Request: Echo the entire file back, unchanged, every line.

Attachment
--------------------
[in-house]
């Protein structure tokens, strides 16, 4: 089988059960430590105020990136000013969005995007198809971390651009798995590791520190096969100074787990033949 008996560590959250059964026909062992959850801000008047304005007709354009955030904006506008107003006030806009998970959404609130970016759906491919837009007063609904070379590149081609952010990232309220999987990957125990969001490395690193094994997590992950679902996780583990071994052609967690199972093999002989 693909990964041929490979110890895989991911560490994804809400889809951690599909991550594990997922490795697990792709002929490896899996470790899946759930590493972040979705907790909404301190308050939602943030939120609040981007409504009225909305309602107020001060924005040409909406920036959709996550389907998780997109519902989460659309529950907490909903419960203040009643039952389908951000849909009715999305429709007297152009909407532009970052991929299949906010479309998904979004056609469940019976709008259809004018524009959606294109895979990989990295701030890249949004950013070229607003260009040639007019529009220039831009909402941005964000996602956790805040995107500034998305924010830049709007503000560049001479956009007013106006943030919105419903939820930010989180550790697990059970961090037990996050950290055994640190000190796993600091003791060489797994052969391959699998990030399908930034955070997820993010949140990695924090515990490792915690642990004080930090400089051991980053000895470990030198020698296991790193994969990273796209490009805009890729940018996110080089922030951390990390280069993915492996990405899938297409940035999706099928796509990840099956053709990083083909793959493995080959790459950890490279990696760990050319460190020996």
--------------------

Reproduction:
[in-house]
């Protein structure tokens, strides 16, 4: 089988059960430590105020990136000013969005995007198809971390651009798995590791520190096969100074787990033949 008996560590959250059964026909062992959850801000008047304005007709354009955030904006506008107003006030806009998970959404609130970016759906491919837009007063609904070379590149081609952010990232309220999987990957125990969001490395690193094994997590992950679902996780583990071994052609967690199972093999002989 693909990964041929490979110890895989991911560490994804809400889809951690599909991550594990997922490795697990792709002929490896899996470790899946759930590493972040979705907790909404301190308050939602943030939120609040981007409504009225909305309602107020001060924005040409909406920036959709996550389907998780997109519902989460659309529950907490909903419960203040009643039952389908951000849909009715999305429709007297152009909407532009970052991929299949906010479309998904979004056609469940019976709008259809004018524009959606294109895979990989990295701030890249949004950013070229607003260009040639007019529009220039831009909402941005964000996602956790805040995107500034998305924010830049709007503000560049001479956009007013106006943030919105419903939820930010989180550790697990059970961090037990996050950290055994640190000190796993600091003791060489797994052969391959699998990030399908930034955070997820993010949140990695924090515990490792915690642990004080930090400089051991980053000895470990030198020698296991790193994969990273796209490009805009890729940018996110080089922030951390990390280069993915492996990405899938297409940035999706099928796509990840099956053709990083083909793959493995080959790459950890490279990696760990050319460190020996």